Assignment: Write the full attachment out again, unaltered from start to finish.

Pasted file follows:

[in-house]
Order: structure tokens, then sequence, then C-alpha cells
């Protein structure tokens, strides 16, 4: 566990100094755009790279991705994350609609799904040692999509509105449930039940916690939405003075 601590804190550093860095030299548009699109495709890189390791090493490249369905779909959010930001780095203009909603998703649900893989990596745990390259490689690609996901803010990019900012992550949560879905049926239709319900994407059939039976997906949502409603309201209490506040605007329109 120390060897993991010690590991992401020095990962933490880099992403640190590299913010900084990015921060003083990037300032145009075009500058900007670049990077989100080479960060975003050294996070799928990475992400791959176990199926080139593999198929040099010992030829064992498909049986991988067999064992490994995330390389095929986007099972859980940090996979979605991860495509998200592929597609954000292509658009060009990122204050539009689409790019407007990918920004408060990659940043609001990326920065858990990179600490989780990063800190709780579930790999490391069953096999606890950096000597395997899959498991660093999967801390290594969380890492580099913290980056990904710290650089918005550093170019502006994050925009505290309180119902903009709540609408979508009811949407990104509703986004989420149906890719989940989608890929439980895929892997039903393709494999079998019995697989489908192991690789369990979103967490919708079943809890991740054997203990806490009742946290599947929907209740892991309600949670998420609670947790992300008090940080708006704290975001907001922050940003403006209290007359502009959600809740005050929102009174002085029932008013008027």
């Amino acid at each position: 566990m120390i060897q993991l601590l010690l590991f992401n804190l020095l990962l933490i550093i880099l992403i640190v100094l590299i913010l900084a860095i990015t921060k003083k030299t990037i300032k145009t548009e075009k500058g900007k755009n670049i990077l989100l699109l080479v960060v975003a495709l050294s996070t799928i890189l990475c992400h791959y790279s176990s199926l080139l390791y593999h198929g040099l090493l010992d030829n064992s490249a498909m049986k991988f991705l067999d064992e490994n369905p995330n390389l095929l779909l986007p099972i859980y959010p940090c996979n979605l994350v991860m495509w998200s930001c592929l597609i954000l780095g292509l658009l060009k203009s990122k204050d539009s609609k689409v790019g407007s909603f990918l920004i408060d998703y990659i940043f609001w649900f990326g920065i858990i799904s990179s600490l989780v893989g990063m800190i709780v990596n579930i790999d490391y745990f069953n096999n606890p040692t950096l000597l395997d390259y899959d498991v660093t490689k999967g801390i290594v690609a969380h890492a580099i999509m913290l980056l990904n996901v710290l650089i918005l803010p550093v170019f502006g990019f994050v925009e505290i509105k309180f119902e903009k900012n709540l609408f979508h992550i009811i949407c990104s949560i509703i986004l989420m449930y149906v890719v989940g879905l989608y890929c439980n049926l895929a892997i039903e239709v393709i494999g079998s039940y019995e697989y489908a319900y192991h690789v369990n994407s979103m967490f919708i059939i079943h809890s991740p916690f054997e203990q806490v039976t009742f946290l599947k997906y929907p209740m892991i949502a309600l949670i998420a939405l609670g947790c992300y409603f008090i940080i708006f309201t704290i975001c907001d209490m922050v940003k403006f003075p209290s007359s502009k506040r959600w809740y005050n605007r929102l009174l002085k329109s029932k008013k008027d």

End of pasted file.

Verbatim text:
[in-house]
Order: structure tokens, then sequence, then C-alpha cells
């Protein structure tokens, strides 16, 4: 566990100094755009790279991705994350609609799904040692999509509105449930039940916690939405003075 601590804190550093860095030299548009699109495709890189390791090493490249369905779909959010930001780095203009909603998703649900893989990596745990390259490689690609996901803010990019900012992550949560879905049926239709319900994407059939039976997906949502409603309201209490506040605007329109 120390060897993991010690590991992401020095990962933490880099992403640190590299913010900084990015921060003083990037300032145009075009500058900007670049990077989100080479960060975003050294996070799928990475992400791959176990199926080139593999198929040099010992030829064992498909049986991988067999064992490994995330390389095929986007099972859980940090996979979605991860495509998200592929597609954000292509658009060009990122204050539009689409790019407007990918920004408060990659940043609001990326920065858990990179600490989780990063800190709780579930790999490391069953096999606890950096000597395997899959498991660093999967801390290594969380890492580099913290980056990904710290650089918005550093170019502006994050925009505290309180119902903009709540609408979508009811949407990104509703986004989420149906890719989940989608890929439980895929892997039903393709494999079998019995697989489908192991690789369990979103967490919708079943809890991740054997203990806490009742946290599947929907209740892991309600949670998420609670947790992300008090940080708006704290975001907001922050940003403006209290007359502009959600809740005050929102009174002085029932008013008027």
């Amino acid at each position: 566990m120390i060897q993991l601590l010690l590991f992401n804190l020095l990962l933490i550093i880099l992403i640190v100094l590299i913010l900084a860095i990015t921060k003083k030299t990037i300032k145009t548009e075009k500058g900007k755009n670049i990077l989100l699109l080479v960060v975003a495709l050294s996070t799928i890189l990475c992400h791959y790279s176990s199926l080139l390791y593999h198929g040099l090493l010992d030829n064992s490249a498909m049986k991988f991705l067999d064992e490994n369905p995330n390389l095929l779909l986007p099972i859980y959010p940090c996979n979605l994350v991860m495509w998200s930001c592929l597609i954000l780095g292509l658009l060009k203009s990122k204050d539009s609609k689409v790019g407007s909603f990918l920004i408060d998703y990659i940043f609001w649900f990326g920065i858990i799904s990179s600490l989780v893989g990063m800190i709780v990596n579930i790999d490391y745990f069953n096999n606890p040692t950096l000597l395997d390259y899959d498991v660093t490689k999967g801390i290594v690609a969380h890492a580099i999509m913290l980056l990904n996901v710290l650089i918005l803010p550093v170019f502006g990019f994050v925009e505290i509105k309180f119902e903009k900012n709540l609408f979508h992550i009811i949407c990104s949560i509703i986004l989420m449930y149906v890719v989940g879905l989608y890929c439980n049926l895929a892997i039903e239709v393709i494999g079998s039940y019995e697989y489908a319900y192991h690789v369990n994407s979103m967490f919708i059939i079943h809890s991740p916690f054997e203990q806490v039976t009742f946290l599947k997906y929907p209740m892991i949502a309600l949670i998420a939405l609670g947790c992300y409603f008090i940080i708006f309201t704290i975001c907001d209490m922050v940003k403006f003075p209290s007359s502009k506040r959600w809740y005050n605007r929102l009174l002085k329109s029932k008013k008027d």